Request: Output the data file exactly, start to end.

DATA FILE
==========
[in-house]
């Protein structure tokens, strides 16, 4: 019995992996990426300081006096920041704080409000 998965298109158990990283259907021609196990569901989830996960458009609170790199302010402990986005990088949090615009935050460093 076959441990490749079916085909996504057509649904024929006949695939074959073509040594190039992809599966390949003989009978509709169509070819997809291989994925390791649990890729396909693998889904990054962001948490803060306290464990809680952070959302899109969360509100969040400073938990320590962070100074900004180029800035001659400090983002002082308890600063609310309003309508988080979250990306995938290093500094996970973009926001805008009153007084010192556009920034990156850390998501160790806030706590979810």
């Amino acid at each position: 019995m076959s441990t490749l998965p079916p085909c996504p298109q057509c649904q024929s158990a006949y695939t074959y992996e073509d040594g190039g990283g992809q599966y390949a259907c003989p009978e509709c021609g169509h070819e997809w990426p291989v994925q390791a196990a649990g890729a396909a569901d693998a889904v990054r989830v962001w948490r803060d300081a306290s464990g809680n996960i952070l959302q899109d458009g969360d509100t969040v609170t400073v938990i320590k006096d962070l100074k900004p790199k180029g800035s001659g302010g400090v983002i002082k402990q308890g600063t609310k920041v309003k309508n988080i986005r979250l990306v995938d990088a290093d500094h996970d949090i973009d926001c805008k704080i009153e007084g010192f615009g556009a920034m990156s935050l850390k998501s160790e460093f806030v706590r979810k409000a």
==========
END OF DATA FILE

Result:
[in-house]
């Protein structure tokens, strides 16, 4: 019995992996990426300081006096920041704080409000 998965298109158990990283259907021609196990569901989830996960458009609170790199302010402990986005990088949090615009935050460093 076959441990490749079916085909996504057509649904024929006949695939074959073509040594190039992809599966390949003989009978509709169509070819997809291989994925390791649990890729396909693998889904990054962001948490803060306290464990809680952070959302899109969360509100969040400073938990320590962070100074900004180029800035001659400090983002002082308890600063609310309003309508988080979250990306995938290093500094996970973009926001805008009153007084010192556009920034990156850390998501160790806030706590979810």
């Amino acid at each position: 019995m076959s441990t490749l998965p079916p085909c996504p298109q057509c649904q024929s158990a006949y695939t074959y992996e073509d040594g190039g990283g992809q599966y390949a259907c003989p009978e509709c021609g169509h070819e997809w990426p291989v994925q390791a196990a649990g890729a396909a569901d693998a889904v990054r989830v962001w948490r803060d300081a306290s464990g809680n996960i952070l959302q899109d458009g969360d509100t969040v609170t400073v938990i320590k006096d962070l100074k900004p790199k180029g800035s001659g302010g400090v983002i002082k402990q308890g600063t609310k920041v309003k309508n988080i986005r979250l990306v995938d990088a290093d500094h996970d949090i973009d926001c805008k704080i009153e007084g010192f615009g556009a920034m990156s935050l850390k998501s160790e460093f806030v706590r979810k409000a």